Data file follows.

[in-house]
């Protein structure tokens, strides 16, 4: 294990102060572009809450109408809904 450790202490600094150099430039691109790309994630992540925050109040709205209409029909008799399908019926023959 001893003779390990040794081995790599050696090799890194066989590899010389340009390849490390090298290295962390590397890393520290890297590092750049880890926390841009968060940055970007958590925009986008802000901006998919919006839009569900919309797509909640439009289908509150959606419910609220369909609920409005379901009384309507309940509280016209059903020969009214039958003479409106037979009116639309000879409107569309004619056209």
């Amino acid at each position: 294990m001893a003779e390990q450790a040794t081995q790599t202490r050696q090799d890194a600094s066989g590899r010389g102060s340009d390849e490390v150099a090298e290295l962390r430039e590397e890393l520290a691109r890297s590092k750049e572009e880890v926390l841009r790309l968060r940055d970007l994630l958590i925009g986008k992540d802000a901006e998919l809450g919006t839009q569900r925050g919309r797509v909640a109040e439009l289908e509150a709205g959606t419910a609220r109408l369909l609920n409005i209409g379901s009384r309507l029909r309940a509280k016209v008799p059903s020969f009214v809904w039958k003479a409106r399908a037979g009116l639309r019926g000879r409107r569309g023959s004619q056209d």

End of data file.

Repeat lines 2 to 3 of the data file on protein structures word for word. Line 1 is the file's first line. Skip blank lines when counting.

């Protein structure tokens, strides 16, 4: 294990102060572009809450109408809904 450790202490600094150099430039691109790309994630992540925050109040709205209409029909008799399908019926023959 001893003779390990040794081995790599050696090799890194066989590899010389340009390849490390090298290295962390590397890393520290890297590092750049880890926390841009968060940055970007958590925009986008802000901006998919919006839009569900919309797509909640439009289908509150959606419910609220369909609920409005379901009384309507309940509280016209059903020969009214039958003479409106037979009116639309000879409107569309004619056209």
């Amino acid at each position: 294990m001893a003779e390990q450790a040794t081995q790599t202490r050696q090799d890194a600094s066989g590899r010389g102060s340009d390849e490390v150099a090298e290295l962390r430039e590397e890393l520290a691109r890297s590092k750049e572009e880890v926390l841009r790309l968060r940055d970007l994630l958590i925009g986008k992540d802000a901006e998919l809450g919006t839009q569900r925050g919309r797509v909640a109040e439009l289908e509150a709205g959606t419910a609220r109408l369909l609920n409005i209409g379901s009384r309507l029909r309940a509280k016209v008799p059903s020969f009214v809904w039958k003479a409106r399908a037979g009116l639309r019926g000879r409107r569309g023959s004619q056209d």